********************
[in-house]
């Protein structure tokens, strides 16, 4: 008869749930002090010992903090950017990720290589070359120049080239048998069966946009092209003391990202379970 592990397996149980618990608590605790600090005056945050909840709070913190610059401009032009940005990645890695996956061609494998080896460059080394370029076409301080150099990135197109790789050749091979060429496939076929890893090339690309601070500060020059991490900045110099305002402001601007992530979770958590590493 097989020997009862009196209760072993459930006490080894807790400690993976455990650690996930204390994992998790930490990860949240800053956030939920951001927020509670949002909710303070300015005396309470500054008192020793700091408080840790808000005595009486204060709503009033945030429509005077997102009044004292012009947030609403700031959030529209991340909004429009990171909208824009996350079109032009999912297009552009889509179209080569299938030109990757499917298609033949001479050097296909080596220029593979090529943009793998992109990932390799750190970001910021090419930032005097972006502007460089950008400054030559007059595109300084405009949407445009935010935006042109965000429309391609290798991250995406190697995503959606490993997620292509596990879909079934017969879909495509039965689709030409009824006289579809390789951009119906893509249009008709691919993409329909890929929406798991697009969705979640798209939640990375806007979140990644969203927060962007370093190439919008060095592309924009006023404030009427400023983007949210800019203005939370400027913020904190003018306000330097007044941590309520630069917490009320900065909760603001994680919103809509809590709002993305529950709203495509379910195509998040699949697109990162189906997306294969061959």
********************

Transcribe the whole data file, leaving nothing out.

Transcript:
[in-house]
């Protein structure tokens, strides 16, 4: 008869749930002090010992903090950017990720290589070359120049080239048998069966946009092209003391990202379970 592990397996149980618990608590605790600090005056945050909840709070913190610059401009032009940005990645890695996956061609494998080896460059080394370029076409301080150099990135197109790789050749091979060429496939076929890893090339690309601070500060020059991490900045110099305002402001601007992530979770958590590493 097989020997009862009196209760072993459930006490080894807790400690993976455990650690996930204390994992998790930490990860949240800053956030939920951001927020509670949002909710303070300015005396309470500054008192020793700091408080840790808000005595009486204060709503009033945030429509005077997102009044004292012009947030609403700031959030529209991340909004429009990171909208824009996350079109032009999912297009552009889509179209080569299938030109990757499917298609033949001479050097296909080596220029593979090529943009793998992109990932390799750190970001910021090419930032005097972006502007460089950008400054030559007059595109300084405009949407445009935010935006042109965000429309391609290798991250995406190697995503959606490993997620292509596990879909079934017969879909495509039965689709030409009824006289579809390789951009119906893509249009008709691919993409329909890929929406798991697009969705979640798209939640990375806007979140990644969203927060962007370093190439919008060095592309924009006023404030009427400023983007949210800019203005939370400027913020904190003018306000330097007044941590309520630069917490009320900065909760603001994680919103809509809590709002993305529950709203495509379910195509998040699949697109990162189906997306294969061959």